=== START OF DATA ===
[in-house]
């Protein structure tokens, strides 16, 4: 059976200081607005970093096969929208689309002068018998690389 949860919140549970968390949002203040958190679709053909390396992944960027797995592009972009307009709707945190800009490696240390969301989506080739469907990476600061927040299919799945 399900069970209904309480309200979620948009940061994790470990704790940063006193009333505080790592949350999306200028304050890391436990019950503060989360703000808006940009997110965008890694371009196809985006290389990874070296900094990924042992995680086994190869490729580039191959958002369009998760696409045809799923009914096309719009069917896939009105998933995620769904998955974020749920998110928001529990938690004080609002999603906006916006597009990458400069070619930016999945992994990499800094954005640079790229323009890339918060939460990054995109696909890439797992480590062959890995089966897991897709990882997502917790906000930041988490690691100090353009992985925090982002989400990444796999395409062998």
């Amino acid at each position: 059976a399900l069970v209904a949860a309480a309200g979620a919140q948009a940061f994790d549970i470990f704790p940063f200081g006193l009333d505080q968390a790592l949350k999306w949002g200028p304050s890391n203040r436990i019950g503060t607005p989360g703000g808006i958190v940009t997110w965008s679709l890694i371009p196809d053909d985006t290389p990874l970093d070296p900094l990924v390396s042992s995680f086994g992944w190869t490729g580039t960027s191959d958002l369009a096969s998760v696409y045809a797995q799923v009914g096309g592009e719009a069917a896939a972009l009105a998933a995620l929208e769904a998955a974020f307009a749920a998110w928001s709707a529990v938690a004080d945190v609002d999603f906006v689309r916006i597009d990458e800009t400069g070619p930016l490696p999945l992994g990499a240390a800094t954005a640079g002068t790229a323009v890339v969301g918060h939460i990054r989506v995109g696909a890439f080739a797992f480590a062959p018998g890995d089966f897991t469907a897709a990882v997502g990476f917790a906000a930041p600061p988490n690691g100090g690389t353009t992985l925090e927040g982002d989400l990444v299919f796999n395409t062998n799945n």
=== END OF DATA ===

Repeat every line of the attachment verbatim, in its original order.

[in-house]
């Protein structure tokens, strides 16, 4: 059976200081607005970093096969929208689309002068018998690389 949860919140549970968390949002203040958190679709053909390396992944960027797995592009972009307009709707945190800009490696240390969301989506080739469907990476600061927040299919799945 399900069970209904309480309200979620948009940061994790470990704790940063006193009333505080790592949350999306200028304050890391436990019950503060989360703000808006940009997110965008890694371009196809985006290389990874070296900094990924042992995680086994190869490729580039191959958002369009998760696409045809799923009914096309719009069917896939009105998933995620769904998955974020749920998110928001529990938690004080609002999603906006916006597009990458400069070619930016999945992994990499800094954005640079790229323009890339918060939460990054995109696909890439797992480590062959890995089966897991897709990882997502917790906000930041988490690691100090353009992985925090982002989400990444796999395409062998």
């Amino acid at each position: 059976a399900l069970v209904a949860a309480a309200g979620a919140q948009a940061f994790d549970i470990f704790p940063f200081g006193l009333d505080q968390a790592l949350k999306w949002g200028p304050s890391n203040r436990i019950g503060t607005p989360g703000g808006i958190v940009t997110w965008s679709l890694i371009p196809d053909d985006t290389p990874l970093d070296p900094l990924v390396s042992s995680f086994g992944w190869t490729g580039t960027s191959d958002l369009a096969s998760v696409y045809a797995q799923v009914g096309g592009e719009a069917a896939a972009l009105a998933a995620l929208e769904a998955a974020f307009a749920a998110w928001s709707a529990v938690a004080d945190v609002d999603f906006v689309r916006i597009d990458e800009t400069g070619p930016l490696p999945l992994g990499a240390a800094t954005a640079g002068t790229a323009v890339v969301g918060h939460i990054r989506v995109g696909a890439f080739a797992f480590a062959p018998g890995d089966f897991t469907a897709a990882v997502g990476f917790a906000a930041p600061p988490n690691g100090g690389t353009t992985l925090e927040g982002d989400l990444v299919f796999n395409t062998n799945n």